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Liver Disease in Dogs

What is liver disease?

The liver is an essential organ, vital in sustaining the health and life of your pet.  It undertakes many vital functions such as removing toxins from the blood, manufacturing proteins needed for blood clotting, the breakdown of drugs and digestion of nutrients. Liver disease is the result of an abnormally functioning liver.

 What are the symptoms?

Due to the many functions the liver undertakes, symptoms will depend upon the function effected and can be very similar to symptoms exhibited with other illnesses. The most common signs to look out for are:-

  • Jaundice (yellowing of the skin, eyes and gums)
  • Poor appetite and weight loss
  • Increased thirst
  • Increased urination (frequency and amount)
  • Vomiting and/or diarrhoea
  • Personality changes

What are the causes?

Older dogs are particularly susceptible to a number of diseases effecting the liver.

A viral or bacterial infection which is chronic, resistant to treatment or goes untreated can damage the liver, ultimately resulting in liver disease. Certain medications used for treatment of chronic conditions can cause liver damage if there is a build up of the drug which the liver is unable to process effectively.  Your vet will be aware of this and will medicate your dog appropriately, weighing up the risks against the benefits. Chronic disorders are collectively referred to as Chronic hepatitis.

The liver can be damaged as the result of injury.  Be aware of the possibility of internal injuries if your dog suffers a particularly hard fall or receives a hard blow to the body from a vehicle or a larger animal.  He may appear fine at the time but it is worth getting him checked out by your vet.

Heatstroke can cause permanent damage to the liver and other vital organs. In warm weather, ensure your dog has the ability to cool down and is never left in a hot car.

Puppies can be born with a genetic condition resulting in the liver being unable to function properly. Initial signs are stunted growth, disorientation and seizures.  Dobermans, Labrador Retrievers, Yorkshire terries, Cocker spaniels and Rottweilers are among several breeds, which are more likely to be born with or prone to develop certain liver problems.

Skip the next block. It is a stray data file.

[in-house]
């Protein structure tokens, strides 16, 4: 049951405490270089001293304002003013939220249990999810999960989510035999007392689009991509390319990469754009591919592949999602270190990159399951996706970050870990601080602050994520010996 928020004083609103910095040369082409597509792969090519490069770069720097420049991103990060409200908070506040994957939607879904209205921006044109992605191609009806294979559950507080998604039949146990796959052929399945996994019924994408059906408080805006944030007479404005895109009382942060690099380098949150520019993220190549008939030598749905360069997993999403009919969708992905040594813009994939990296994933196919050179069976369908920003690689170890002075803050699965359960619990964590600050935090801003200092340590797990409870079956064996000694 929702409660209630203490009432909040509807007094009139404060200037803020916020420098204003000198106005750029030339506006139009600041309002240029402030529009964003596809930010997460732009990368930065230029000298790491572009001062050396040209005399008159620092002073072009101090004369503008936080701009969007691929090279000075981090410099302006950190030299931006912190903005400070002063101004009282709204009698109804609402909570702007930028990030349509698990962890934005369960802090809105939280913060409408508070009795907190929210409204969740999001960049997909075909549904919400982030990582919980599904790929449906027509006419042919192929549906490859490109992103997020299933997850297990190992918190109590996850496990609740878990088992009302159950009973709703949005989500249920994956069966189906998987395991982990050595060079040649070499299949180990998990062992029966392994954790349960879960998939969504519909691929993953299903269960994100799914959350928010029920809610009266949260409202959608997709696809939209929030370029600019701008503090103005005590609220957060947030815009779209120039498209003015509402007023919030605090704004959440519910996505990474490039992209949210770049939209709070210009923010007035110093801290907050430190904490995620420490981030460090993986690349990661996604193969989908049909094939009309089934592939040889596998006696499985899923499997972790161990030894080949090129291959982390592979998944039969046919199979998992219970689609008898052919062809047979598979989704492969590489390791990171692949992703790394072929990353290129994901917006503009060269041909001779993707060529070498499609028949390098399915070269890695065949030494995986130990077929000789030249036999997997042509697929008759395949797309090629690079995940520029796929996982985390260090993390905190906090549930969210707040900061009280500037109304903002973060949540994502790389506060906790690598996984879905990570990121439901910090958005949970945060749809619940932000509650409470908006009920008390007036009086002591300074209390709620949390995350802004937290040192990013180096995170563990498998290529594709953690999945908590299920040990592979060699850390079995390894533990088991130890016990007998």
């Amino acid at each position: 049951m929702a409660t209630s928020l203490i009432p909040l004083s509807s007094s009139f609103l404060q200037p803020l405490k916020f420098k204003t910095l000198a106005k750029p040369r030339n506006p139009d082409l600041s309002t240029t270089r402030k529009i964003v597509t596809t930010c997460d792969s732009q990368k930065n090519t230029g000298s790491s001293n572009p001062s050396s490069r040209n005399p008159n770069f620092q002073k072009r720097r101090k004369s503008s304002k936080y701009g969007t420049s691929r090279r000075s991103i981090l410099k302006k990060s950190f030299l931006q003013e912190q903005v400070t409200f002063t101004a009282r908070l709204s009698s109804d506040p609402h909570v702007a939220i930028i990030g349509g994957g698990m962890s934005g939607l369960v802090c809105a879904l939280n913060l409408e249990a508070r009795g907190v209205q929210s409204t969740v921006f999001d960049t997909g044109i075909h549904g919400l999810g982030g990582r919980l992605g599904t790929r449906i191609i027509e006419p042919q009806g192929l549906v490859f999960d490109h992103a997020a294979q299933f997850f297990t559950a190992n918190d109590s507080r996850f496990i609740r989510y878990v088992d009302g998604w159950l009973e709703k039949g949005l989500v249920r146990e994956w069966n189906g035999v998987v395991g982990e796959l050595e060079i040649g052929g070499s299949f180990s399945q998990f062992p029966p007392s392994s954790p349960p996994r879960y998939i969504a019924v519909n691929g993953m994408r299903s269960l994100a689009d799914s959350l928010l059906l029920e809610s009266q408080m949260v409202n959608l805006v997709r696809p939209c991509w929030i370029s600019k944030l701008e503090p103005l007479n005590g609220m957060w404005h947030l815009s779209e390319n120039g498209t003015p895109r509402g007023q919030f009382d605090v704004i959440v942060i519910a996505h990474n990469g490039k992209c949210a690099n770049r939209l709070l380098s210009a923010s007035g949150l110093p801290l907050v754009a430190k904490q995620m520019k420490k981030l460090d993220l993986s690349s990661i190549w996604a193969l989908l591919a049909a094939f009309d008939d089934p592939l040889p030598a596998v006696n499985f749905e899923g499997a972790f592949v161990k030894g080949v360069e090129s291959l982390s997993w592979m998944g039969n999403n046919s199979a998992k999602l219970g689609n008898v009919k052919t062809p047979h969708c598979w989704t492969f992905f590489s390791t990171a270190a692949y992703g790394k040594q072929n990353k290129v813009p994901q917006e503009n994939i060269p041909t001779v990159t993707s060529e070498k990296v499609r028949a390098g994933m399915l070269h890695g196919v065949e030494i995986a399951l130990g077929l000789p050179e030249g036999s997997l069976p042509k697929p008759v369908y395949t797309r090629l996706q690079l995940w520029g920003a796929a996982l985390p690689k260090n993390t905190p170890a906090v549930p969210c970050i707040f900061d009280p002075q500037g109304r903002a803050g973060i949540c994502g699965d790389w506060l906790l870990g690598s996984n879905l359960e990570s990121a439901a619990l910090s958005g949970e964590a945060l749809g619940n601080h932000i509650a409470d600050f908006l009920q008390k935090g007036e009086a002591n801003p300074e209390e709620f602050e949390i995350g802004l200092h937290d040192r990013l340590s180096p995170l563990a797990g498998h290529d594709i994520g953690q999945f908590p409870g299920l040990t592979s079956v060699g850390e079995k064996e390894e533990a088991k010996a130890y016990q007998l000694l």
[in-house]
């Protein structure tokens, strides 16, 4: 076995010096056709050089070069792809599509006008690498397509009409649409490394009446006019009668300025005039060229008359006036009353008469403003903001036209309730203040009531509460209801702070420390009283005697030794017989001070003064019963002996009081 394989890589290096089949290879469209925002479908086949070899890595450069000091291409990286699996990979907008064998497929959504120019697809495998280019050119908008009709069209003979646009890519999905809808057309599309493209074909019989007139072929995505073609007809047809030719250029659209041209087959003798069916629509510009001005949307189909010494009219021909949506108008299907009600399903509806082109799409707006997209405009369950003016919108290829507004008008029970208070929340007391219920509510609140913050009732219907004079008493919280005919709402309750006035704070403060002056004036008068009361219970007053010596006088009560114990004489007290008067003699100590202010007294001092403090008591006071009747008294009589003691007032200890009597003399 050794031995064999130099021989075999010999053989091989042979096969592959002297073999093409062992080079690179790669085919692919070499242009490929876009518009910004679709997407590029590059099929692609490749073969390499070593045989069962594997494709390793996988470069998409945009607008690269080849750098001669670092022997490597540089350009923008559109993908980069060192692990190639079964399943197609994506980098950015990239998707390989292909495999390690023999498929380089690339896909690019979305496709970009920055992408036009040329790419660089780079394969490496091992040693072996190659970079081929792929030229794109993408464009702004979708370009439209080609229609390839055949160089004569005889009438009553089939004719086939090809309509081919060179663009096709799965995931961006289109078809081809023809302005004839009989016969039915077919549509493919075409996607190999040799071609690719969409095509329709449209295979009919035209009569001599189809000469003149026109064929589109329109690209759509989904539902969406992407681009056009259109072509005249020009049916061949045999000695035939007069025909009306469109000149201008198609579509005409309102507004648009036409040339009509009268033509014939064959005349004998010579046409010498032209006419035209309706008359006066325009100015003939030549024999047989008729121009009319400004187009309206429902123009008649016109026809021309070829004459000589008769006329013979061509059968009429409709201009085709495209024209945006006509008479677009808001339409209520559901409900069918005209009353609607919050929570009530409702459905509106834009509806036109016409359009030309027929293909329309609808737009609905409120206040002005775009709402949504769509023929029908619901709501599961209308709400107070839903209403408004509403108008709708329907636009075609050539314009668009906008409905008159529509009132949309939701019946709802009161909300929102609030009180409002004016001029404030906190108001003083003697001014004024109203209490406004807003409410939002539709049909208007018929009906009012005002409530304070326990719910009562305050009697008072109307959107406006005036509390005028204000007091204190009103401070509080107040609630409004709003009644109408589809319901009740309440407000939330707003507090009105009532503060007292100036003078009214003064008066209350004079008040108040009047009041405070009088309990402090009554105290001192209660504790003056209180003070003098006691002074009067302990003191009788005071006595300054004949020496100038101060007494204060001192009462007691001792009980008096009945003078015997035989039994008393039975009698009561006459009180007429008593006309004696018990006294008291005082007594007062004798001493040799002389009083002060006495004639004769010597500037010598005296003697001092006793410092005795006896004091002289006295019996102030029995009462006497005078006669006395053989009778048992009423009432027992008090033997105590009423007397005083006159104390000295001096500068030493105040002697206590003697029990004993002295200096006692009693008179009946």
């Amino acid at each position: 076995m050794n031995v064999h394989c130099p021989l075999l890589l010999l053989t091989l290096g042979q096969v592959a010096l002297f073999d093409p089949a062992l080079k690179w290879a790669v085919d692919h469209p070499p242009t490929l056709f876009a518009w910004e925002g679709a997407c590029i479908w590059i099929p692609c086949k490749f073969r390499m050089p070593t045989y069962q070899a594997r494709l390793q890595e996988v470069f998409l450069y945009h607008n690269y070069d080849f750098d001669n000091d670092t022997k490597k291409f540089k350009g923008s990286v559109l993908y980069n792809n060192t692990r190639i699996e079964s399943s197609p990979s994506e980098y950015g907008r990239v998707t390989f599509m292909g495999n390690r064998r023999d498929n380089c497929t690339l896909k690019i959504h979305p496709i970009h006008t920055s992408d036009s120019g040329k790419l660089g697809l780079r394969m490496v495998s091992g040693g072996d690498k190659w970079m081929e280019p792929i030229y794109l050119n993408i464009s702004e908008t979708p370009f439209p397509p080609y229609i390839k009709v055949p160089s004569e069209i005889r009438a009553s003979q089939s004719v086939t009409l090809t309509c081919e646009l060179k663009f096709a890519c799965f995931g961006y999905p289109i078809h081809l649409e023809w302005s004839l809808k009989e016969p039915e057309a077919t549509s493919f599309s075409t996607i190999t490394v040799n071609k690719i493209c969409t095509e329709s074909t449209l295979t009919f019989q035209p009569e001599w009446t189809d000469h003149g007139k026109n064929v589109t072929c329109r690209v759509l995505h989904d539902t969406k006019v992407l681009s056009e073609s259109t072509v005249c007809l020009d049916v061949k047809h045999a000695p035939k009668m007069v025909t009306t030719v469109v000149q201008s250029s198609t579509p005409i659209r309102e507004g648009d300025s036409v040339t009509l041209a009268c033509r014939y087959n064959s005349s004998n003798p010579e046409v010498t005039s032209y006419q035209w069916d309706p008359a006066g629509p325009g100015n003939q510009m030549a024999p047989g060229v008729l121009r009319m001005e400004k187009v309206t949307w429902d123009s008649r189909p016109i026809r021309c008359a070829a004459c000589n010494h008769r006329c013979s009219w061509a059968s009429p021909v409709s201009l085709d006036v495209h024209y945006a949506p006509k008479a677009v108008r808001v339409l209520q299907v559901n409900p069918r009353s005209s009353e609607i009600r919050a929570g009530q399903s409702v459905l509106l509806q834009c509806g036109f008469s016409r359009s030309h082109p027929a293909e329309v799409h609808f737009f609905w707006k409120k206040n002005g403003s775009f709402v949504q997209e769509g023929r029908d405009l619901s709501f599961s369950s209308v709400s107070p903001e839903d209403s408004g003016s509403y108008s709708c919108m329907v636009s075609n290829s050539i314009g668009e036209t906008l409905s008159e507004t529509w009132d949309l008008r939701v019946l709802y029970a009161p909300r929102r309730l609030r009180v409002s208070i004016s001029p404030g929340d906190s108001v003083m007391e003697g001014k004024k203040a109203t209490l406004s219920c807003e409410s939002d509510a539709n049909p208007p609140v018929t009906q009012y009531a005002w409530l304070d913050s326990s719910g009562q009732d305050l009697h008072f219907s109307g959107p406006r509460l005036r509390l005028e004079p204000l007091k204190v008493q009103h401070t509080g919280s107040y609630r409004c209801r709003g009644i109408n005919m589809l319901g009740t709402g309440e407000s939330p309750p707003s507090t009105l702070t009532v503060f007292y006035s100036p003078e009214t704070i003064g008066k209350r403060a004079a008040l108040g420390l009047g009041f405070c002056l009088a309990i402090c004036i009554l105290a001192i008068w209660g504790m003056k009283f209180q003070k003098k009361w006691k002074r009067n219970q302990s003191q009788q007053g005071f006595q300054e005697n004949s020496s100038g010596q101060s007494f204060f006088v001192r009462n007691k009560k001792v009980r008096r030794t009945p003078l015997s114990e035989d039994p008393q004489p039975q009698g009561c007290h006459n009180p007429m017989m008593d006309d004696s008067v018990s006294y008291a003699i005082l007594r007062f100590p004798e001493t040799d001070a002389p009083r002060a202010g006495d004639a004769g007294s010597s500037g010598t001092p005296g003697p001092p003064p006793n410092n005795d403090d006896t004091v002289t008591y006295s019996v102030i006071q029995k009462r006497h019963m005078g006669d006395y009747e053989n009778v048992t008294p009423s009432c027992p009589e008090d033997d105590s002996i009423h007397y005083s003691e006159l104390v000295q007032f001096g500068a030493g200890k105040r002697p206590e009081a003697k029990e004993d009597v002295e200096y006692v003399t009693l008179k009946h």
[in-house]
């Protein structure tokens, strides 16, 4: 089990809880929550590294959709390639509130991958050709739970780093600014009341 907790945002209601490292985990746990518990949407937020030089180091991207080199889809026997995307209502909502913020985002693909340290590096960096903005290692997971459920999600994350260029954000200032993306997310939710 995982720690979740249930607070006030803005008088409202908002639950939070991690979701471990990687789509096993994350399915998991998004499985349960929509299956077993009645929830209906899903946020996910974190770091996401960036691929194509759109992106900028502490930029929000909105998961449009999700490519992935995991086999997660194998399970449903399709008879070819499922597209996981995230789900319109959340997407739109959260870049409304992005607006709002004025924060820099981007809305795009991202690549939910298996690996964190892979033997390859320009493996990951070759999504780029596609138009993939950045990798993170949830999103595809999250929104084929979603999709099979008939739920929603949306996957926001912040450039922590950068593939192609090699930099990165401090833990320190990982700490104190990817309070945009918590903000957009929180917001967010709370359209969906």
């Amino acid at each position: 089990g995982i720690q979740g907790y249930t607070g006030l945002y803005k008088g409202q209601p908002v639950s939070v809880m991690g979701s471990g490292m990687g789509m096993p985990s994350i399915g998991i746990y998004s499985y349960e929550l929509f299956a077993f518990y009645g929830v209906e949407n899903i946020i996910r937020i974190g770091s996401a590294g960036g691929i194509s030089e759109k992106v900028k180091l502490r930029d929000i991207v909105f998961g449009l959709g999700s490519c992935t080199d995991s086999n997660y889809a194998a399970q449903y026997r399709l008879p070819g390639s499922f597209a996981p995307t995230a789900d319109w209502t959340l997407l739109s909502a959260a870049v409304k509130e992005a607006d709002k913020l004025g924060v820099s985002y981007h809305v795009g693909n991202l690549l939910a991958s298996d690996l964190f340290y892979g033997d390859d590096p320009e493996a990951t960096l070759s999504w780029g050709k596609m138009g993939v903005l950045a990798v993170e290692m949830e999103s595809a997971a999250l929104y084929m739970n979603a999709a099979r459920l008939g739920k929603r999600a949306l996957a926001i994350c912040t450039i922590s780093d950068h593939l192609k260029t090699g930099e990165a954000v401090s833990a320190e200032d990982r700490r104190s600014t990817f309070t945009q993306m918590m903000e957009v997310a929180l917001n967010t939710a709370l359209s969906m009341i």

If you suspect your dog has ingested a poisonous or toxic substance, take him to your vet immediately.  One of the liver’s primary functions is to clear the body of toxins so it will be the first and most likely the most effected.  The sooner your pet is seen, the less damage is likely to be done.

 What are the risk factors?

The prognosis for canine liver disease varies depending on the initial cause, whether it can be treated and the extent of the damage.  The liver is the only organ in the body which is able to regrow damaged tissue, so if the disease is detected and treated before long term damage occurs, the chance of recovery is excellent. If, however, a chronic disease is diagnosed or severe damage detected, prognosis is not so good.

How is liver disease in my dog diagnosed?

In addition to your dog exhibiting some or all of the above symptoms, a diagnostic test can be undertaken to test liver function and possible causes of liver disease.  Initially blood and urine tests will be taken, possibly followed up with an x-ray or ultrasound to assess the extent of any damage or sign of tumors.

What treatment will my dog receive?

Treatment will very much depend on the cause and extent of the disease. A low protein, high carbohydrate diet would normally be recommended. Your vet may recommend a carefully regulated diet together with oral supplements which can help liver function and repair such as certain vitamins, milk thistle and Ursodiol.

Medication may be prescribed to fight an underlying illness or to relieve symptoms.

Blood transfusion may be appropriate if your dog has a severe bleeding disorder caused by the liver disease.

Surgery is an option if a mass has been located on the liver or gall bladder. However, this type of surgery carriers an increased risk of haemorrhage as well as an anaesthetic risk due to most anaesthetic agents being processed by the liver. Your vet will be able to advise you on the risks and benefits of surgery in your dog’s specific case.

Chemotherapy and radiation can be considered to treat some forms of liver cancer.

What are the long-term effects of liver disease?

If caught in the early stages, before any long term damage to the liver, prognosis is likely to be very good.  If your dog, however, suffers with chronic disease or from severe damage to the liver, treatment may be limited to managing the disease so your pet is comfortable.  Close monitoring by your vet will be essential in extending the length and quality of your pet’s life.

How can I prevent my dog from developing liver disease?

There are many causes of liver disease so consequently there is no single way of keeping your dog safe from developing the disease.  You are best advised to keep your dog’s vaccinations up to date and keep him away from any toxins that he could ingest.  Also, knowing the signs of liver disease is essential in early detection of the disease. The sooner treatment is received the less likely long term damage will occur.

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